While spun aluminum has its advantages (lighter, cheaper, and corrosion resistant), I prefer the "warmer" sound of copper.  This preference is subjective, but I think most people would probably agree.

Riq, Mazhar, bendir, Tar... Lover / Riq Repair
« on: March 10, 2018, 11:48:25 AM »
Greetings Membranophonefolas,

As most of you probably know by now, all drum heads eventually die.  If your riq, mazhar, bendir, tar or other frame drum blows its top, I'd be happy to help.  That's what I do.  Just message me or contact me through my website.

Doumbek Advice, Tips Questions & Lessons / Darbuka Restoration
« on: January 24, 2018, 09:48:09 PM »
Never give up on your darbuka.  There's always hope for your old friend.

Doumbek, Darbuka Lovers / Darbuka King
« on: January 22, 2018, 01:00:39 PM »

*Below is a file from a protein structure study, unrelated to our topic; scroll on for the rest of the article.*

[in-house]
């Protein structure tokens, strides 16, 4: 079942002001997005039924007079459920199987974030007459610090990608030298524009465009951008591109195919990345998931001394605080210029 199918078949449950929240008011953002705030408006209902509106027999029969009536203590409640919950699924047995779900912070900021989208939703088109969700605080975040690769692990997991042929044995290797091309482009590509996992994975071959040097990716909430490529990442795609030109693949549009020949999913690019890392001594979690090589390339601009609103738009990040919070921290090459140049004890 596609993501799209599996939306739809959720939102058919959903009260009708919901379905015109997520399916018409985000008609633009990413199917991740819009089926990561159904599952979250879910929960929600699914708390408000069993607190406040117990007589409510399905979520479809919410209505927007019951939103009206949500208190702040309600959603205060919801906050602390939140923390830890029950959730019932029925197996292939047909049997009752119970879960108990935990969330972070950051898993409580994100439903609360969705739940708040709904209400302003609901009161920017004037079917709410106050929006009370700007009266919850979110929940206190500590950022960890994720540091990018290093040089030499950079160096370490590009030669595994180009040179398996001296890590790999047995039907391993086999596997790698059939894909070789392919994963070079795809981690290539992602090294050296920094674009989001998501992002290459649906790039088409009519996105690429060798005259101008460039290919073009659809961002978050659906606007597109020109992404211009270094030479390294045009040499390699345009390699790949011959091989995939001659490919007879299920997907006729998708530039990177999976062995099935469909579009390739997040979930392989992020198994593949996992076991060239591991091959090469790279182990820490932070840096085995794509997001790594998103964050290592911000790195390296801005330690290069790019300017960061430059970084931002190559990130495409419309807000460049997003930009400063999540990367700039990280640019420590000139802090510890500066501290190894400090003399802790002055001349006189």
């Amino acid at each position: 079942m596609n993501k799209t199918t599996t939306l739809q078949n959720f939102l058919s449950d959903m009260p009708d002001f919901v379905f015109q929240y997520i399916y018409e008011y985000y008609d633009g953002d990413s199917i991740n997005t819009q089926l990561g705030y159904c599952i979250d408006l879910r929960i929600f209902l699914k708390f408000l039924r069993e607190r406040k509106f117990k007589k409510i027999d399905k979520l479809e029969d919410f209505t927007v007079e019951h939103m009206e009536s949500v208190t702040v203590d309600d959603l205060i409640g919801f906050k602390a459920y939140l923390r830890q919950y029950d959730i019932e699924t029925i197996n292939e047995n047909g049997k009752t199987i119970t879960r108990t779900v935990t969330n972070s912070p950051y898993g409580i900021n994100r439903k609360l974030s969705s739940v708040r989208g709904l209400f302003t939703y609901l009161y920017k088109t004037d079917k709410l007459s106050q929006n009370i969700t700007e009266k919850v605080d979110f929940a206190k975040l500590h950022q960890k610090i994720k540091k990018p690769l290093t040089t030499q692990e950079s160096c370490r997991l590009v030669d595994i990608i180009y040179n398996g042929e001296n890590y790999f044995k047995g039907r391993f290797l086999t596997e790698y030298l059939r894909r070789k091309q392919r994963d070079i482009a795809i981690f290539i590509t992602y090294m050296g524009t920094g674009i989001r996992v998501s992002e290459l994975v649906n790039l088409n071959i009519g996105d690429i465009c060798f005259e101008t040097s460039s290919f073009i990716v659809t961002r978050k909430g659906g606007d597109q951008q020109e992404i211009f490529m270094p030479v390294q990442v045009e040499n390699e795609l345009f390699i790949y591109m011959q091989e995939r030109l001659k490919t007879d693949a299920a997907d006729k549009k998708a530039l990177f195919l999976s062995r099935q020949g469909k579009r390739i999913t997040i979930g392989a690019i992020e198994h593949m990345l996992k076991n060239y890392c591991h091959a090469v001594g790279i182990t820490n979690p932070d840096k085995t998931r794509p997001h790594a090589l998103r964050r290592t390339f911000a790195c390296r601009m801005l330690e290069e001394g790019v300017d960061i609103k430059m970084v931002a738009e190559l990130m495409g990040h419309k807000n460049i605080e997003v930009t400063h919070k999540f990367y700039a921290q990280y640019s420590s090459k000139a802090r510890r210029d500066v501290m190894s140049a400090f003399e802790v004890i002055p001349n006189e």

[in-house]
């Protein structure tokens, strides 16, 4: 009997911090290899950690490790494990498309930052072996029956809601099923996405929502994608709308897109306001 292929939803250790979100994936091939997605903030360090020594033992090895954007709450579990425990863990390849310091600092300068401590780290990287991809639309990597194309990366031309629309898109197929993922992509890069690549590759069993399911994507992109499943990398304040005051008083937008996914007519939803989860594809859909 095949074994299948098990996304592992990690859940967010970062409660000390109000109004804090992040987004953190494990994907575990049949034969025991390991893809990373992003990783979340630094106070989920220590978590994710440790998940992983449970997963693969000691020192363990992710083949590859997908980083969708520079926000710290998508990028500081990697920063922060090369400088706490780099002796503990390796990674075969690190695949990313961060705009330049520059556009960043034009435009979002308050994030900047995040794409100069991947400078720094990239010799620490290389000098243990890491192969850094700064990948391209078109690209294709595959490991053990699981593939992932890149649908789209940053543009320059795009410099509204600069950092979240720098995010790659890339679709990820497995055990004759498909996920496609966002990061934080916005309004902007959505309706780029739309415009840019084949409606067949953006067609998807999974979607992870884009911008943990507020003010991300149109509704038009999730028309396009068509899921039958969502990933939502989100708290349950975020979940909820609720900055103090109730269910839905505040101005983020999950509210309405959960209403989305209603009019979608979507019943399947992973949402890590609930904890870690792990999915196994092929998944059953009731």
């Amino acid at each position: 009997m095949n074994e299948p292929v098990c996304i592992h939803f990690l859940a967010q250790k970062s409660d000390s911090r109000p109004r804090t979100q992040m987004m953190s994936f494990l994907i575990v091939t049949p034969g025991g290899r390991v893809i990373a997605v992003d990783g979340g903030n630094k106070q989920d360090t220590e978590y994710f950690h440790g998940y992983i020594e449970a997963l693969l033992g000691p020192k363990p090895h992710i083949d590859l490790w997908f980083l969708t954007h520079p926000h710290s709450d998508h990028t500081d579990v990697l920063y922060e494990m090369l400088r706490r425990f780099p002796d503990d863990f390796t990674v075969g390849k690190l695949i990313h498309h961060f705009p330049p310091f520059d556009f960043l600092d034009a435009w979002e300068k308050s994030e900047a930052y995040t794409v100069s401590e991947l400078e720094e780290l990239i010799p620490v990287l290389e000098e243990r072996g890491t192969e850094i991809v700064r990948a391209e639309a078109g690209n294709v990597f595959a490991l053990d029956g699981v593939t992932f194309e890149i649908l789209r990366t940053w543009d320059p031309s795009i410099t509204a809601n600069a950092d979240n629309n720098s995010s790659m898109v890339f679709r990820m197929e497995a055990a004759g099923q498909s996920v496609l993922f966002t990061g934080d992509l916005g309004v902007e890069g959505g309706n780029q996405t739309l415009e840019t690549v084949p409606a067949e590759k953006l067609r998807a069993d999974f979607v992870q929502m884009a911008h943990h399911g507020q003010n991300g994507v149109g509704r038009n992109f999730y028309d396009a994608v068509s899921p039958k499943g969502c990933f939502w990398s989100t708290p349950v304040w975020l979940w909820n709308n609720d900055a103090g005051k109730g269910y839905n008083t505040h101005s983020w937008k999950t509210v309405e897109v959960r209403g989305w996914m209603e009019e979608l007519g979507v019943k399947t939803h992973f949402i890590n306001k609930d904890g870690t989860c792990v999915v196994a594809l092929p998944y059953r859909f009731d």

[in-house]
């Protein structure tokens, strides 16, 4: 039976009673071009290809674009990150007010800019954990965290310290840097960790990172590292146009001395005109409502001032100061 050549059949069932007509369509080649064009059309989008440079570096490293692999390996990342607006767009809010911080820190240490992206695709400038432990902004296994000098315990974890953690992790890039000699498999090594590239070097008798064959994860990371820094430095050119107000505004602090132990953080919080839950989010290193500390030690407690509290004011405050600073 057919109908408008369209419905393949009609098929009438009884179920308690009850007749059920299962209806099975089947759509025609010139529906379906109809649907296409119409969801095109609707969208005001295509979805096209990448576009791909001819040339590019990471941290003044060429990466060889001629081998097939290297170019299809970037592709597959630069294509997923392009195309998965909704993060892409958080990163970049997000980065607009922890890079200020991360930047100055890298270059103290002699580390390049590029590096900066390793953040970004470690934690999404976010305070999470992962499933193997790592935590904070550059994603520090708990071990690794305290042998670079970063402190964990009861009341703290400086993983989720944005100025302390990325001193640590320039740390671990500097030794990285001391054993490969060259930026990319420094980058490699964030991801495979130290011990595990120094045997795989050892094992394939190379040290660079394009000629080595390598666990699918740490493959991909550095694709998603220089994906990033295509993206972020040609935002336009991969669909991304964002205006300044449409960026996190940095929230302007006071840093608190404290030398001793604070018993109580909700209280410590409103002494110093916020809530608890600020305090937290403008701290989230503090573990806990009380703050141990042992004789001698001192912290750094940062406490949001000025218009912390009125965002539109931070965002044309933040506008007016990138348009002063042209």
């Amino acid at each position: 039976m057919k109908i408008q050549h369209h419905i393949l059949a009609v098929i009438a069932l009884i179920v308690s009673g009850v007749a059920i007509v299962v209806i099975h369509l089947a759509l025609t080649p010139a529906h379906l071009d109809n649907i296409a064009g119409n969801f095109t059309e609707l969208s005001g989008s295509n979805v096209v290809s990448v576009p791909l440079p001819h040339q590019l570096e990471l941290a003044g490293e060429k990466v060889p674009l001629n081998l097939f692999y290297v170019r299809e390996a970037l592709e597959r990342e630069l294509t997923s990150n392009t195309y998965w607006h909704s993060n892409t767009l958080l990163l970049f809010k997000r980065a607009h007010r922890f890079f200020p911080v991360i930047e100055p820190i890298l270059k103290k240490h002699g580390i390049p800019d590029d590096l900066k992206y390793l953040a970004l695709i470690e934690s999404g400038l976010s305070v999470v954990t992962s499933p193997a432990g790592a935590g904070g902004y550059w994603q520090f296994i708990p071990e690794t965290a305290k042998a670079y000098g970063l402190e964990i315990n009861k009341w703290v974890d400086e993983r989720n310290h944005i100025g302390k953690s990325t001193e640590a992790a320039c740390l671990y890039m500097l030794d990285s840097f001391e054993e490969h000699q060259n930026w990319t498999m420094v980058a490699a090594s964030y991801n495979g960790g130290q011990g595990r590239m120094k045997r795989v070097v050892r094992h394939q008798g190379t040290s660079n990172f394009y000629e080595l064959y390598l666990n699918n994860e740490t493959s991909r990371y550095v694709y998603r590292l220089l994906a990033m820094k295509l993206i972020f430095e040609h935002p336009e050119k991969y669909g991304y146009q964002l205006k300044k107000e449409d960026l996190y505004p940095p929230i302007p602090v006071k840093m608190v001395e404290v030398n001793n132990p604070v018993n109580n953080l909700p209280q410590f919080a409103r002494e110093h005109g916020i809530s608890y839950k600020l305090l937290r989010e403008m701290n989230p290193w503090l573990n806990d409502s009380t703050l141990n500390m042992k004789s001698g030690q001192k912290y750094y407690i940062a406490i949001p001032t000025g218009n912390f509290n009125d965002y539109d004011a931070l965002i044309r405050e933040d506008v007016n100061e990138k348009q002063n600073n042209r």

Riq, Mazhar, bendir, Tar... Lover / Daf Repair Needed In UK
« on: January 14, 2018, 02:32:05 PM »

I repair hand drums of all kinds and have been doing so for years.  People find me through my website, and recently someone from the UK contacted me about a daf that needs repair.  He says he cannot find anyone and is thinking of shipping it to Iran for repair.  I'm in the US myself, so it wouldn't be very practical for him to ship it to me and back.

If any of your reside in the UK and are willing and able to repair this daf, please contact: Santos De Castro  at


Hey Darbukafolas,

I repair ceramic doumbeks on a regular basis, mostly replacing blown out drum heads.  Over the years I've used a great variety of techniques for tensioning and attaching the skin onto the shell.

This is one technique.

This is another.

And yet another.